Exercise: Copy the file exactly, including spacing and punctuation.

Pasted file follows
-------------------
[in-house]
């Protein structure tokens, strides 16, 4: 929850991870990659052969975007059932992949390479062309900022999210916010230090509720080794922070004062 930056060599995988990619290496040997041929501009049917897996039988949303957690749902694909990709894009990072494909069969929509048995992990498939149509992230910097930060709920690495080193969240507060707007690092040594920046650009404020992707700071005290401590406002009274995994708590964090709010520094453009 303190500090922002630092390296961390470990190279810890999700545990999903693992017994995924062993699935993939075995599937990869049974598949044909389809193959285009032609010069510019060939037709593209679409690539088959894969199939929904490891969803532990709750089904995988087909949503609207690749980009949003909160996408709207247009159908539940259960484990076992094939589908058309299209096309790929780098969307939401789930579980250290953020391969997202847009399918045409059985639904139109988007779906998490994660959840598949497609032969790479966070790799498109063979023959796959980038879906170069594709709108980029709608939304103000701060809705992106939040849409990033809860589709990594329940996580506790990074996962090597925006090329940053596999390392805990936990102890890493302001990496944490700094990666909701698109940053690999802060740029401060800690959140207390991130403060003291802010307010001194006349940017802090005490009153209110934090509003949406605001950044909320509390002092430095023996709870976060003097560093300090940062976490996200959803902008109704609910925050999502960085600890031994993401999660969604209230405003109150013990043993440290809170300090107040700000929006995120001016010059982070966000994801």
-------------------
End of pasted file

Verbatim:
[in-house]
């Protein structure tokens, strides 16, 4: 929850991870990659052969975007059932992949390479062309900022999210916010230090509720080794922070004062 930056060599995988990619290496040997041929501009049917897996039988949303957690749902694909990709894009990072494909069969929509048995992990498939149509992230910097930060709920690495080193969240507060707007690092040594920046650009404020992707700071005290401590406002009274995994708590964090709010520094453009 303190500090922002630092390296961390470990190279810890999700545990999903693992017994995924062993699935993939075995599937990869049974598949044909389809193959285009032609010069510019060939037709593209679409690539088959894969199939929904490891969803532990709750089904995988087909949503609207690749980009949003909160996408709207247009159908539940259960484990076992094939589908058309299209096309790929780098969307939401789930579980250290953020391969997202847009399918045409059985639904139109988007779906998490994660959840598949497609032969790479966070790799498109063979023959796959980038879906170069594709709108980029709608939304103000701060809705992106939040849409990033809860589709990594329940996580506790990074996962090597925006090329940053596999390392805990936990102890890493302001990496944490700094990666909701698109940053690999802060740029401060800690959140207390991130403060003291802010307010001194006349940017802090005490009153209110934090509003949406605001950044909320509390002092430095023996709870976060003097560093300090940062976490996200959803902008109704609910925050999502960085600890031994993401999660969604209230405003109150013990043993440290809170300090107040700000929006995120001016010059982070966000994801």